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Strong words must be translated into action, say experts, after a UN report warned that drug-resistant diseases could cause 10 million deaths a year by 2050 if nothing is done to tackle the spread of antimicrobial resistance (AMR).
 
Without a coordinated effort to address the problem, drug-resistant diseases could force up to 24 million people into extreme poverty by 2030 and cause as much damage to the global economy as the 2008 global financial crisis, the report by the UN Interagency Coordinating Group (IACG) on Antimicrobial Resistance said.

AMR occurs when bacteria mutate or change in ways that cut the effectiveness of a drug, allowing them to survive and multiply.

Diseases resistant to existing medicines already claim the lives of at least 700,000 people a year, including 230,000 people who die from multidrug-resistant tuberculosis, according to the landmark report published this week.

“This report reflects the depth and scope of the response needed to curb [AMR's] rise and protect a century of progress in health,”

Amina Mohammed, UN deputy secretary-general, IACG co-chair

It says common diseases have become untreatable and lifesaving medical procedures riskier to perform owing to “alarming levels of resistance”.

Amina Mohammed, UN deputy secretary-general and co-chair of the IACG, said antimicrobial resistance (AMR) was one of the greatest threats facing the global community.

“This report reflects the depth and scope of the response needed to curb its rise and protect a century of progress in health,” she said, adding: “I urge all stakeholders to act on its recommendations and work urgently to protect our people and planet and secure a sustainable future for all.”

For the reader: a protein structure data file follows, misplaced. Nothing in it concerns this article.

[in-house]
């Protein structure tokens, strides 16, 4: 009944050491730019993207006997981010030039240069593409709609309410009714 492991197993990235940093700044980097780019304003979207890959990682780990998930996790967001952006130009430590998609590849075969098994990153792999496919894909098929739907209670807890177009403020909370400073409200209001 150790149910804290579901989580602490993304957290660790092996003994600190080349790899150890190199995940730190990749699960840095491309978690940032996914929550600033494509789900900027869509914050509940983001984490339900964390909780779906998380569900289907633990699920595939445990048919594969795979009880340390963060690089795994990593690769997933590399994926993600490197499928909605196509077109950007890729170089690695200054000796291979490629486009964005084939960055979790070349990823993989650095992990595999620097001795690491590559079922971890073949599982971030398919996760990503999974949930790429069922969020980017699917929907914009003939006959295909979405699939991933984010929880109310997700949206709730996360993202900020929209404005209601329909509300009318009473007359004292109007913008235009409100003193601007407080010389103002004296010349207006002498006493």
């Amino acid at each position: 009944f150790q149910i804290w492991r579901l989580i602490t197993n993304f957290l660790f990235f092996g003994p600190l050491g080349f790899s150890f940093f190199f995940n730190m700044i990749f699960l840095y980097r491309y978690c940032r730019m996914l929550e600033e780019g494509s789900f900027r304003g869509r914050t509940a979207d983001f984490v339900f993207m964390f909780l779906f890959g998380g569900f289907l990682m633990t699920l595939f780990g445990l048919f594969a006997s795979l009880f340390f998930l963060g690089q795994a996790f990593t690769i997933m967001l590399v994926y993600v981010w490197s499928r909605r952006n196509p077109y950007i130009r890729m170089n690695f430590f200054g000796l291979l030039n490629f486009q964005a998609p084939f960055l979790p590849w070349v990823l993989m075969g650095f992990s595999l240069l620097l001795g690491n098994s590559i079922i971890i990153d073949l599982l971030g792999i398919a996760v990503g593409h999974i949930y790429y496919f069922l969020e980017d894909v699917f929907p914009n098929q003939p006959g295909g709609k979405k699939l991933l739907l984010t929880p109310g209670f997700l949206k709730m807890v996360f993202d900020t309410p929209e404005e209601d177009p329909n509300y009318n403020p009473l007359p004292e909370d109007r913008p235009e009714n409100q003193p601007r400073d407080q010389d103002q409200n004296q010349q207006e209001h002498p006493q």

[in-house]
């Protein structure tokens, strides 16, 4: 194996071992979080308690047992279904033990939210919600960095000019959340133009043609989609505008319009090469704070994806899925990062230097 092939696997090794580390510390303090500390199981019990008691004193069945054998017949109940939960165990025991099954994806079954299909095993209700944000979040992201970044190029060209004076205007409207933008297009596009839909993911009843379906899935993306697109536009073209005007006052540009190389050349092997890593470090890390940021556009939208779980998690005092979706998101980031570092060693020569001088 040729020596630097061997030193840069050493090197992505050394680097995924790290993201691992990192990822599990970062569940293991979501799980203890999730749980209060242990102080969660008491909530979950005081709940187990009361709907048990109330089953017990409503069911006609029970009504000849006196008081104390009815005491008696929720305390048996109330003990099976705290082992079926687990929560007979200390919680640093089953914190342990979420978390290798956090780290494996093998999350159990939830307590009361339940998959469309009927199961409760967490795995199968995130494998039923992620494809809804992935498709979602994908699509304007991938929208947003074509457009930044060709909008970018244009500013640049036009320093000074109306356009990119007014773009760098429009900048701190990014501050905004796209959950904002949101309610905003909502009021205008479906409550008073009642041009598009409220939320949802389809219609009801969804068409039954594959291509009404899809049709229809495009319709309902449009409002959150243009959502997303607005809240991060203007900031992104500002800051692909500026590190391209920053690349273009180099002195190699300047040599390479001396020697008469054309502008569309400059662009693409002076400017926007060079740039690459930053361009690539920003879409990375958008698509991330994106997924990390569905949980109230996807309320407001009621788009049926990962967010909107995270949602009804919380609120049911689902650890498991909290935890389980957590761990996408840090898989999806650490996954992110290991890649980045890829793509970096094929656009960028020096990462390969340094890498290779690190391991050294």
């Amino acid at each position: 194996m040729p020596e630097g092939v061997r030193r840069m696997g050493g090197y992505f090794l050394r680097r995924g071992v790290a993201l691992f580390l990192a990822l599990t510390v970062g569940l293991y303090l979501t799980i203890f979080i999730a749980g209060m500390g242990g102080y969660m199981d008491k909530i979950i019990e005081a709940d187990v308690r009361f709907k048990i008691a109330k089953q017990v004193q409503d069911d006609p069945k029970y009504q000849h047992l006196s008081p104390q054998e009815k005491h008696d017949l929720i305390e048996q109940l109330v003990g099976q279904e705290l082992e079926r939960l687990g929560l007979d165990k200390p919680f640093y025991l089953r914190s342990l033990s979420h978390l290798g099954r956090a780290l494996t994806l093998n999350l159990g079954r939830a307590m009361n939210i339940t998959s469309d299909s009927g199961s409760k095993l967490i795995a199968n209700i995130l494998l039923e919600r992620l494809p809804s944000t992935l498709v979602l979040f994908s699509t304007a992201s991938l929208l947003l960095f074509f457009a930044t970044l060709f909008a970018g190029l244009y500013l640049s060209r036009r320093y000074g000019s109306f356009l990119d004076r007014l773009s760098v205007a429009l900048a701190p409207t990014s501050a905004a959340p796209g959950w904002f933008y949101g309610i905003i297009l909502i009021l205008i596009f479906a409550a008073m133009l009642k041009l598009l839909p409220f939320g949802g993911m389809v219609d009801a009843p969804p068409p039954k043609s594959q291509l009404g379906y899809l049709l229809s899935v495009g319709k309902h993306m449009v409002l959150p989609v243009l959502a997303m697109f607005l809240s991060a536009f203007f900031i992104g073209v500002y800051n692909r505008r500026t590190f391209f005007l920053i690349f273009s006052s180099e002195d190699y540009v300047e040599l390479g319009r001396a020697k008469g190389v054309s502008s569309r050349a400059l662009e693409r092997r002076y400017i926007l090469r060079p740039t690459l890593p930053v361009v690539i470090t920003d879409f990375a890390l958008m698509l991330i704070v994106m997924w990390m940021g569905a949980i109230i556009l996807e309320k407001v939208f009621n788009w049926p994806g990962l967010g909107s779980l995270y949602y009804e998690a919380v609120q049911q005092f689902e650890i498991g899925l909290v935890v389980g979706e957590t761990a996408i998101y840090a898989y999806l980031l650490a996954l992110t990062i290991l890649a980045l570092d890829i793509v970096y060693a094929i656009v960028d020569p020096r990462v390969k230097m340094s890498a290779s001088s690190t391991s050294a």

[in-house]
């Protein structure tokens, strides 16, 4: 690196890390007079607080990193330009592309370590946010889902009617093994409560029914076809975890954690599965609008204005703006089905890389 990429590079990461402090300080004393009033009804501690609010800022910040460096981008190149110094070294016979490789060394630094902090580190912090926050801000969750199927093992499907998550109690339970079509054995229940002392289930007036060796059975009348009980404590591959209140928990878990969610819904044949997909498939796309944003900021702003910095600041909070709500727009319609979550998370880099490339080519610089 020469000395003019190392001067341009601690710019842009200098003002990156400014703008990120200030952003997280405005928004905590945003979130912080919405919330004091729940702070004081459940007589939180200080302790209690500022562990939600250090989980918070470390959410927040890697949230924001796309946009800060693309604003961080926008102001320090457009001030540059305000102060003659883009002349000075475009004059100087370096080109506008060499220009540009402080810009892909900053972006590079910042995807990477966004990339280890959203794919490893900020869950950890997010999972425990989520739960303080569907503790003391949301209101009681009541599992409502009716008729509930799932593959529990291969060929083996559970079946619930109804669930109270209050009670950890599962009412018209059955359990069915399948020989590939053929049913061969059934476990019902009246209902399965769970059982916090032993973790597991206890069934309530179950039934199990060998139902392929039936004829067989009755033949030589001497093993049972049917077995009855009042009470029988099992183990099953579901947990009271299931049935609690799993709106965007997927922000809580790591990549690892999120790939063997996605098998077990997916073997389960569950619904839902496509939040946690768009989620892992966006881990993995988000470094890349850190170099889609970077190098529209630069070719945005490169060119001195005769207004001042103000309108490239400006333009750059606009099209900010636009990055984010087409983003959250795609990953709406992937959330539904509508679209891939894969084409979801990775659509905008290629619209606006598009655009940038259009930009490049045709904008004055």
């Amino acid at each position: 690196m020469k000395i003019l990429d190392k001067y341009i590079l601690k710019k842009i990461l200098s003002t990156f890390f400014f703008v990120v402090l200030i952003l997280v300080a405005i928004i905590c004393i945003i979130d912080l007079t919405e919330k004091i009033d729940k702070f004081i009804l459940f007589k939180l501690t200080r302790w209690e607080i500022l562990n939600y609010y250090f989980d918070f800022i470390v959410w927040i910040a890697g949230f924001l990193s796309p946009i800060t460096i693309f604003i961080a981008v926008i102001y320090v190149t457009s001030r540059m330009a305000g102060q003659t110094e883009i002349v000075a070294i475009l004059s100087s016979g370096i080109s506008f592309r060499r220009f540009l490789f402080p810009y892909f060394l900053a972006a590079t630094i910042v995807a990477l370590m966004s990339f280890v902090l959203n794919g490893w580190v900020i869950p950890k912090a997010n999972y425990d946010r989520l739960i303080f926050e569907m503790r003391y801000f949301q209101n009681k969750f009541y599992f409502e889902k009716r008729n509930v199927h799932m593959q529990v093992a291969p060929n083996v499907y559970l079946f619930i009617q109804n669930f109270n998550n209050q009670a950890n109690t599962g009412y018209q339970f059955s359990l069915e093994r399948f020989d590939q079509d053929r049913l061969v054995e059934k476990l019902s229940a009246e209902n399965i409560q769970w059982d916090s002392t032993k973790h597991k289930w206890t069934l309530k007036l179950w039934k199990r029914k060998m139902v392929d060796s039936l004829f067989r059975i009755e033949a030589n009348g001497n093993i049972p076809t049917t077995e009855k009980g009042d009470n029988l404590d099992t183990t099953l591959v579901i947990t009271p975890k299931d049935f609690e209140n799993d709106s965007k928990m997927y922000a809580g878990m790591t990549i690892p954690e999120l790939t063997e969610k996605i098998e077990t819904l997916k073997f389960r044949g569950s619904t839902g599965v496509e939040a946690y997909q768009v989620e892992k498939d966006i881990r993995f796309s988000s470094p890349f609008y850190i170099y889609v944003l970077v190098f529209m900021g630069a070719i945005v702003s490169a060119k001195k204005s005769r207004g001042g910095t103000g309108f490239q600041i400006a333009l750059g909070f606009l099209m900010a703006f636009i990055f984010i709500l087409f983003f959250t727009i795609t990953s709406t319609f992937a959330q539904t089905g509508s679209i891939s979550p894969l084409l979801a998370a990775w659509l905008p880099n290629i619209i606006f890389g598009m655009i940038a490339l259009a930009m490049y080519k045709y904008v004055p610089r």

Misuse and overuse of existing antimicrobials in humans, animals and plants are among the drivers of rapidly accelerating AMR, the report states.

It also highlights inadequate water and sanitation facilities, inequitable access to affordable medicines, and poor food safety and waste management as factors.

The problem is “complex and multifaceted” but “not insurmountable”, according to the IACG, whose recommendations include the creation of a global independent panel on AMR, akin to the UN’s Intergovernmental Panel on Climate Change (IPCC).

The report calls for a phasing out of growth-promoting antimicrobials in agriculture, with an immediate ban on using antibiotics of “critical importance” to humans on animals.

Greater public and private investment is also required, the group says, to spur innovation in antimicrobial medicines, diagnostics, and vaccines.

Jeremy Knox, AMR policy lead at UK-based research foundation the Wellcome Trust, said he was pleased with the recommendations, but they were “only a starting point”.

“More needs to be done to support the implementation of national action plans, particularly in low- and middle-income countries,” he said.

“We need to see a stronger offering from the WHO, FAO (Food and Agriculture Organization), OIE (World Organisation for Animal Health) in helping countries develop their plans.”

He also highlighted an urgent need to address the challenges facing antibiotic development, citing the recent bankruptcy of US biotech company Achaogen.

Developing new antimicrobial drugs is costly for pharmaceutical companies and offers poor returns due to the need to minimize their use.

“The effort and expense of getting a foothold in the market crippled them [Achaogen],” he said. “I think that is a real signal that the market for antibiotics does not work and we will see companies unable to make a return on their investments.”

Professor Eric Fèvre, professor of veterinary infectious diseases at the University of Liverpool, in Britain, said more data was needed to determine the true scale of the AMR crisis. “Much work needs to be done to understand antibiotic resistance risk factors, prevalence, geographical spread and burden attributable in humans and animals,” he told SciDev.Net.

Some countries are already on the right track, said Fèvre, citing Kenya as an example where “there is a national policy, a national action plan and funding is available to implement these plans”.

“Countries need to collect their own good data, undertake their own good surveillance and use this to support their own policymaking and actions for intervention,” he added.

This piece was produced by SciDev.Net’s Global edition.

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